Webber: You may have to change your style to a more participatory worship. I use communal gestures: standing, sitting, kneeling, lying prostrate on the floor, prayers of the people, talk-back sermons, "passing of the peace," and gathering around the table. You may also anoint with oil and do laying on of hands. This generation wants an authentic embodiment of worship—and young people are quick and can spot a phony a mile away. But when worship is genuine and done by them—not to them or for them—they will respond. By the way, passing of the pence—if you're not familiar with the term—is based on the first words Jesus said to his disciples in the Upper Room: "Peace be with you." For centuries Christians "passed" or spoke his greeting to each other in church between the service of the Word and the Eucharist. It became lost in worship but has recently been restored.
What are the most practical ways to get students involved in actual worship—not just the music part?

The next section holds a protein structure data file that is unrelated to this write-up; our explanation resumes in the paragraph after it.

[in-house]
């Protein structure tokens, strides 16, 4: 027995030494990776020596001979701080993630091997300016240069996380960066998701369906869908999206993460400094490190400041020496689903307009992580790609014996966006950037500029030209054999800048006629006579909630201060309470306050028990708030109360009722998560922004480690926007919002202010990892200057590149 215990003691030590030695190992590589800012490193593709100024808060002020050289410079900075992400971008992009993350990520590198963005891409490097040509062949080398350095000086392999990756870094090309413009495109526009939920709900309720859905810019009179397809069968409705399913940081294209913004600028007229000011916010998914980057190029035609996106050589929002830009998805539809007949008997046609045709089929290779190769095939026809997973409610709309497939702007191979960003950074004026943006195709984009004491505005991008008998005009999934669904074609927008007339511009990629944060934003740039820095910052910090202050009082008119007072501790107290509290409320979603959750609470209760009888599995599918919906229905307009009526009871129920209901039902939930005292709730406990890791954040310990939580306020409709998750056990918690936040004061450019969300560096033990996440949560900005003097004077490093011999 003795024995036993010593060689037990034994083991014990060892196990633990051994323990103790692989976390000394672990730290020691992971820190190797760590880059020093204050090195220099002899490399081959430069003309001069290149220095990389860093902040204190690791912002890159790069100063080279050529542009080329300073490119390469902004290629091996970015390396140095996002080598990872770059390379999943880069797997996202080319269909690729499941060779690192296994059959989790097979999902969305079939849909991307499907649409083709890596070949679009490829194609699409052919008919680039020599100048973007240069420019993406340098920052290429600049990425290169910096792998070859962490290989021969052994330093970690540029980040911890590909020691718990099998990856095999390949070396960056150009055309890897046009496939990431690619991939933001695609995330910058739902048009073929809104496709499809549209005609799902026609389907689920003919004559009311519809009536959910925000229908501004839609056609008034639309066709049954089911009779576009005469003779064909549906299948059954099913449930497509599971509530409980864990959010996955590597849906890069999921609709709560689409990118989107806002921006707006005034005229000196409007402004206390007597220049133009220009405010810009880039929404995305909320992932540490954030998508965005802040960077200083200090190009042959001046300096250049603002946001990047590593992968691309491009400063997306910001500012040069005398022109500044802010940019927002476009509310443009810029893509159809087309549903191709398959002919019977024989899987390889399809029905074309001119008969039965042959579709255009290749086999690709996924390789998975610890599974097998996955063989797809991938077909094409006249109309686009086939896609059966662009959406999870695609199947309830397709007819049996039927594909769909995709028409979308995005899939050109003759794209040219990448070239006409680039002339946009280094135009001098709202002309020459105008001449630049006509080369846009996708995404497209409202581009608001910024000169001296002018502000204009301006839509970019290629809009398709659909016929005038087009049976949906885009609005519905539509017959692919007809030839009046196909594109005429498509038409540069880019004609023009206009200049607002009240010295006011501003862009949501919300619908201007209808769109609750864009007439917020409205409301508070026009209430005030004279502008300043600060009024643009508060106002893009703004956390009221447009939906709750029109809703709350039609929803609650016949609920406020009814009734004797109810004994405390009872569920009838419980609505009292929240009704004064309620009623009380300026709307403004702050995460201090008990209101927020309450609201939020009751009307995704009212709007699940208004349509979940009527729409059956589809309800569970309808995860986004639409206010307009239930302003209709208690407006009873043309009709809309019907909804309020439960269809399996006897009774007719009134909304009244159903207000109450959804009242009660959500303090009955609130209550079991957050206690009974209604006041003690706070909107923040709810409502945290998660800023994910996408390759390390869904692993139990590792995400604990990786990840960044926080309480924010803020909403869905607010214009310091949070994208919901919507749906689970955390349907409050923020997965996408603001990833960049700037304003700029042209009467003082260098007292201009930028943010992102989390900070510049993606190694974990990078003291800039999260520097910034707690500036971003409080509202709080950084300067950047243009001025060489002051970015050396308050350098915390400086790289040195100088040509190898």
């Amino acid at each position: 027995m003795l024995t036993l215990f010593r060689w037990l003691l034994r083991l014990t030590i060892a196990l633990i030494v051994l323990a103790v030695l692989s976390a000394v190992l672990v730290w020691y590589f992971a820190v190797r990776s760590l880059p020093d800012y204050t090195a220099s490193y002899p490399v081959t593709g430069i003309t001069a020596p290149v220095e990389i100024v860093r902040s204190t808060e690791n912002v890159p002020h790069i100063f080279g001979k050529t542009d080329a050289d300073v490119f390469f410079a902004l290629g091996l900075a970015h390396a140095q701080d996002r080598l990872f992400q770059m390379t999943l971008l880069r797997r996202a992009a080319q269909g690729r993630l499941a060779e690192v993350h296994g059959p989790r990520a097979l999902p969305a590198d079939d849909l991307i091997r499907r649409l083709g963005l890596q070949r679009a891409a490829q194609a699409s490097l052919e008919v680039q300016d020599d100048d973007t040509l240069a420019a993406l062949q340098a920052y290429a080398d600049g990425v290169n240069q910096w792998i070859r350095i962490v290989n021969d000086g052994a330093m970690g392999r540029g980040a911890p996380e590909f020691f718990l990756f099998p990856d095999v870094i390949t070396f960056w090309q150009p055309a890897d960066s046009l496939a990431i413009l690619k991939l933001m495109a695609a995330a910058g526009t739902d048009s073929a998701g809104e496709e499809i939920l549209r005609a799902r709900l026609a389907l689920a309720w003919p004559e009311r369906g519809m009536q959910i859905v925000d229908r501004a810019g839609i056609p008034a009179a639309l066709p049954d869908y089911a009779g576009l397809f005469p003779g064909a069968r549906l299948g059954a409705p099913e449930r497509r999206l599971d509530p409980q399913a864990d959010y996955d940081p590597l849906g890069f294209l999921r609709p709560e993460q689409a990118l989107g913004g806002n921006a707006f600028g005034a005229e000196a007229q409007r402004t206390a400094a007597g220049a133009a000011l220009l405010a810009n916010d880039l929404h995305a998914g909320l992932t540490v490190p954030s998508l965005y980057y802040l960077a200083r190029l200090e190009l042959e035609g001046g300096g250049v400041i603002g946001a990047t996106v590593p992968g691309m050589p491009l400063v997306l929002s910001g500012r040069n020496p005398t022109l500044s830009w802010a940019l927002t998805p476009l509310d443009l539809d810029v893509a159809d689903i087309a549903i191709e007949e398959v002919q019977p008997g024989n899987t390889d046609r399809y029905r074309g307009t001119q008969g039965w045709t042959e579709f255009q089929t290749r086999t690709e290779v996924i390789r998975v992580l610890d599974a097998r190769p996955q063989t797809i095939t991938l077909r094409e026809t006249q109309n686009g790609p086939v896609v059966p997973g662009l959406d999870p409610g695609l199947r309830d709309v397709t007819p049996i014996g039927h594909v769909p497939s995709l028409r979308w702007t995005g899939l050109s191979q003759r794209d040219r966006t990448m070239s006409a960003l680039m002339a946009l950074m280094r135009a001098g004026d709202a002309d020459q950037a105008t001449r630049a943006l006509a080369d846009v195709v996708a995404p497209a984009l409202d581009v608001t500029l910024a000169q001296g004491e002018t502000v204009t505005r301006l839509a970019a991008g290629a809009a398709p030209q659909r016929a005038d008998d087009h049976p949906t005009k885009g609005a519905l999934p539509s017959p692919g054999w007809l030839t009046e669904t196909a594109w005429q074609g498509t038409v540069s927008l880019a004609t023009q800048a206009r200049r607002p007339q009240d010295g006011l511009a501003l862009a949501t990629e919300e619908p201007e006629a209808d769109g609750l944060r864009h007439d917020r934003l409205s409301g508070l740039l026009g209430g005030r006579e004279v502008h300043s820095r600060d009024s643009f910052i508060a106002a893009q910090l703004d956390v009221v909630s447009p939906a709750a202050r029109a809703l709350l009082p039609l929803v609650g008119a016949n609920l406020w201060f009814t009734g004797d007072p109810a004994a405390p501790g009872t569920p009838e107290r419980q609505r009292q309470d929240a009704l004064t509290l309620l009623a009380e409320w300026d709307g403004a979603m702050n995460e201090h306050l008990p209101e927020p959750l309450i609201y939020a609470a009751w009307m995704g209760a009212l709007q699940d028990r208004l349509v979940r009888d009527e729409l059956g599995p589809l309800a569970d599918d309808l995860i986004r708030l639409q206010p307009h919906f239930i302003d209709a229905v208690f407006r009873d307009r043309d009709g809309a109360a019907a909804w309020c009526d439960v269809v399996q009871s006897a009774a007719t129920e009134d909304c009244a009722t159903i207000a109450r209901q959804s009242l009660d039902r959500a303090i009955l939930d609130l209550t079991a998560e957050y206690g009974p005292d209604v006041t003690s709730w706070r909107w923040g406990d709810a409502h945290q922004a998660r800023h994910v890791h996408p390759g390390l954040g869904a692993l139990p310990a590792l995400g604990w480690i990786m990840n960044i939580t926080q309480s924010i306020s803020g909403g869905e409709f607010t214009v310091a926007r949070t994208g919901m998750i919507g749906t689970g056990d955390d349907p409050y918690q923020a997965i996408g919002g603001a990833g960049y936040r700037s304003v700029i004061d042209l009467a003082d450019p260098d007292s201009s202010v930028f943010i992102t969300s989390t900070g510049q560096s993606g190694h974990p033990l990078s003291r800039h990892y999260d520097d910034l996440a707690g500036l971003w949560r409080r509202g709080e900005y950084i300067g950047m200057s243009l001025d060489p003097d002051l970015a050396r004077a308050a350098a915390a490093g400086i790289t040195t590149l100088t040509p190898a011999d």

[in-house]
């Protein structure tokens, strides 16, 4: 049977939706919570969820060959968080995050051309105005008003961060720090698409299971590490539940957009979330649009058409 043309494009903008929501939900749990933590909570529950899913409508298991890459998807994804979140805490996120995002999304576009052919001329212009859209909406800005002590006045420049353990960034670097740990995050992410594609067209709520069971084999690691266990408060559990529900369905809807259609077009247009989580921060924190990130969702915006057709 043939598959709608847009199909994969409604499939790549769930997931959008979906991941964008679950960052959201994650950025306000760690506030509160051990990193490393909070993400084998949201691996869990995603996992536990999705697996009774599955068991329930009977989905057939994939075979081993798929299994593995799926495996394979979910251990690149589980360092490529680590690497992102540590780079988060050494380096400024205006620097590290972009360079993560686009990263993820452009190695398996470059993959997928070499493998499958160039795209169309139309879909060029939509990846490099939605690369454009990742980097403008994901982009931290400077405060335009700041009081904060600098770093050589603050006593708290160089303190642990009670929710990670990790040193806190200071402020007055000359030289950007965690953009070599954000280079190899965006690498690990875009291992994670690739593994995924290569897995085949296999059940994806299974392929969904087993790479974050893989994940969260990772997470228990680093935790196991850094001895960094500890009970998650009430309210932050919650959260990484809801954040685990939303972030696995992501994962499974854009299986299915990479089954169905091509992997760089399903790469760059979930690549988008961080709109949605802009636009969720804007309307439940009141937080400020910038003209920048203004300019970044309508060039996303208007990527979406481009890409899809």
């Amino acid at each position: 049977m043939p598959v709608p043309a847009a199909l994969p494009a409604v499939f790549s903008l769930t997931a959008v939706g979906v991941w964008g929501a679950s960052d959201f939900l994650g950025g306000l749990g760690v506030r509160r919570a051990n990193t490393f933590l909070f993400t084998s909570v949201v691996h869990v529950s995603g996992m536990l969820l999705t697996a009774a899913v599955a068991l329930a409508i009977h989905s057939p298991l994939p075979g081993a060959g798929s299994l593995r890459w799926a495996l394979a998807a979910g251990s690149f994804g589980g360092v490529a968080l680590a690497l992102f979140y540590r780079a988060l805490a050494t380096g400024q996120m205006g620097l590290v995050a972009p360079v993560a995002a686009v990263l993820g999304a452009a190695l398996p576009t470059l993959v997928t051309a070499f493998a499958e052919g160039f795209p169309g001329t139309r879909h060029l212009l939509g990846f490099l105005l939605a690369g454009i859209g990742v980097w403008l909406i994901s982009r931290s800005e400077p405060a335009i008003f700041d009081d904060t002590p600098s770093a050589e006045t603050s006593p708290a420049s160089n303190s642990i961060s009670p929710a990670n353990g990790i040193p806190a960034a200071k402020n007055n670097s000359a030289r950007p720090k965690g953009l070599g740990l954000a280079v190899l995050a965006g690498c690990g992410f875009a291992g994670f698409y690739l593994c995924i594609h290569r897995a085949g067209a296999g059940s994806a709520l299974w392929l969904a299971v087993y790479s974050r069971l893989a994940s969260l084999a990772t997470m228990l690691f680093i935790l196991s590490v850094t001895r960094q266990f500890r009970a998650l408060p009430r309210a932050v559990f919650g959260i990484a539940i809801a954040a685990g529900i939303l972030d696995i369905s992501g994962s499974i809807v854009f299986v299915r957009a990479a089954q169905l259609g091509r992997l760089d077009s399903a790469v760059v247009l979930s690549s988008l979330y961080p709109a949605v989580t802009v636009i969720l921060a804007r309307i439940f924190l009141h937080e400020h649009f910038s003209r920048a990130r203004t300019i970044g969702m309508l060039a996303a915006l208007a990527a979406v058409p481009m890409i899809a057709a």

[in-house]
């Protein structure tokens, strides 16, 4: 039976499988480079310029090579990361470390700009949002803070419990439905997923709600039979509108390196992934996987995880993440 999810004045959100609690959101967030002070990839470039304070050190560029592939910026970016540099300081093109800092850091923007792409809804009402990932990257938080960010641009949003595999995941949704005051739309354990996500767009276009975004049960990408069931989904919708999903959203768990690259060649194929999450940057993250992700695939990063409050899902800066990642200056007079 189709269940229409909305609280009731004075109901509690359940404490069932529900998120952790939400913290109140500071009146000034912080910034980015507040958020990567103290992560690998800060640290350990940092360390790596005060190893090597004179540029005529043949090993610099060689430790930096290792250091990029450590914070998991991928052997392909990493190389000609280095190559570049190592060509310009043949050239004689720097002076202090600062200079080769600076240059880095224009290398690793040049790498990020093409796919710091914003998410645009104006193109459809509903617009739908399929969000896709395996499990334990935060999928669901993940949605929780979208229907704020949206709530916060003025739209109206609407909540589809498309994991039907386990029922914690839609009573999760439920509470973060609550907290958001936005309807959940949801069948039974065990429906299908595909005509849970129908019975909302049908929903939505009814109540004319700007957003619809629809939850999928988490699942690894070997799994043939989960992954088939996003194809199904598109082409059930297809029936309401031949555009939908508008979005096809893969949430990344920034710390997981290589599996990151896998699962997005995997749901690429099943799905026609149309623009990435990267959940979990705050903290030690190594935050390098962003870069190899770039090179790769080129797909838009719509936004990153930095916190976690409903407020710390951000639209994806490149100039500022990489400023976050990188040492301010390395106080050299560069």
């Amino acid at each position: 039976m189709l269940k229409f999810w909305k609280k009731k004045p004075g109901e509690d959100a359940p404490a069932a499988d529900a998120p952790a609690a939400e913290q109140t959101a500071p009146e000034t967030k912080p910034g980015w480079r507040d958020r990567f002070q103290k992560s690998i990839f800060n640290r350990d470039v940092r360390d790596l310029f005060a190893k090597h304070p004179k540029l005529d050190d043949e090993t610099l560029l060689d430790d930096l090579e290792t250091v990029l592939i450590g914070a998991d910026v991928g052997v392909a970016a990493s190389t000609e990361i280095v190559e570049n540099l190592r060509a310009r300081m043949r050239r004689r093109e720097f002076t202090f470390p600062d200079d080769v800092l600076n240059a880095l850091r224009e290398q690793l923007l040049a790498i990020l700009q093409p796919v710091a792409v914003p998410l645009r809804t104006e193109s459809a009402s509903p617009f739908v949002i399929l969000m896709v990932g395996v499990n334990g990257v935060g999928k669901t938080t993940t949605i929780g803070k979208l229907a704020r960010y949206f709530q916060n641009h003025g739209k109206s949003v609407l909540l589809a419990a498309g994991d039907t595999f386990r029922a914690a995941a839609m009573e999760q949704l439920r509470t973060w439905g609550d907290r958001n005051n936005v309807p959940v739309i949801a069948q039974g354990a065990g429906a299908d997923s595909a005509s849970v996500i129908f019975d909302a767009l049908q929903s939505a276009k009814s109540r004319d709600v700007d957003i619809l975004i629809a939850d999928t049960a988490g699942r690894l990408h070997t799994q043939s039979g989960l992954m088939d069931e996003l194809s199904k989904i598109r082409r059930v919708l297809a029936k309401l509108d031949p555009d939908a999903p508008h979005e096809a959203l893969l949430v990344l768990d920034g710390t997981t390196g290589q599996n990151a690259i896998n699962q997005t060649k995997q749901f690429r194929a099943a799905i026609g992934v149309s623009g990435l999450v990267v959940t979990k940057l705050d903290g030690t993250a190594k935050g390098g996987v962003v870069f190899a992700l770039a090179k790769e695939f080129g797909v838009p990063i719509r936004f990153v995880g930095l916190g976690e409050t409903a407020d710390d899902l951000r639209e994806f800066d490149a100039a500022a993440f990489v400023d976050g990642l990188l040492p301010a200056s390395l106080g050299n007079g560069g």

Morgenthaler: If you change your model from a praise-song fixation to a fully orbed, aesthetic adoration of God, you're going to need dancers, painters, weavers, sculptors, poets, writers, actors, storytellers, photographers, and digital graphics people. (By the way, there are lots of budding digital daredevils out there, I can tell you. They're working on creative stuff three to four hours a day in their basements—and no one knows!) The arts speak to young people. Yes, music is part of that. But we've isolated our affective experience of God to one tiny slice of the artistic pie. Worship music is often dictated to us by the worship music industry. I think we can do better. We can write our own music and then expand the expressive vocabulary to tactile, visual, et cetera. We will be absolutely astonished at the energy that's released in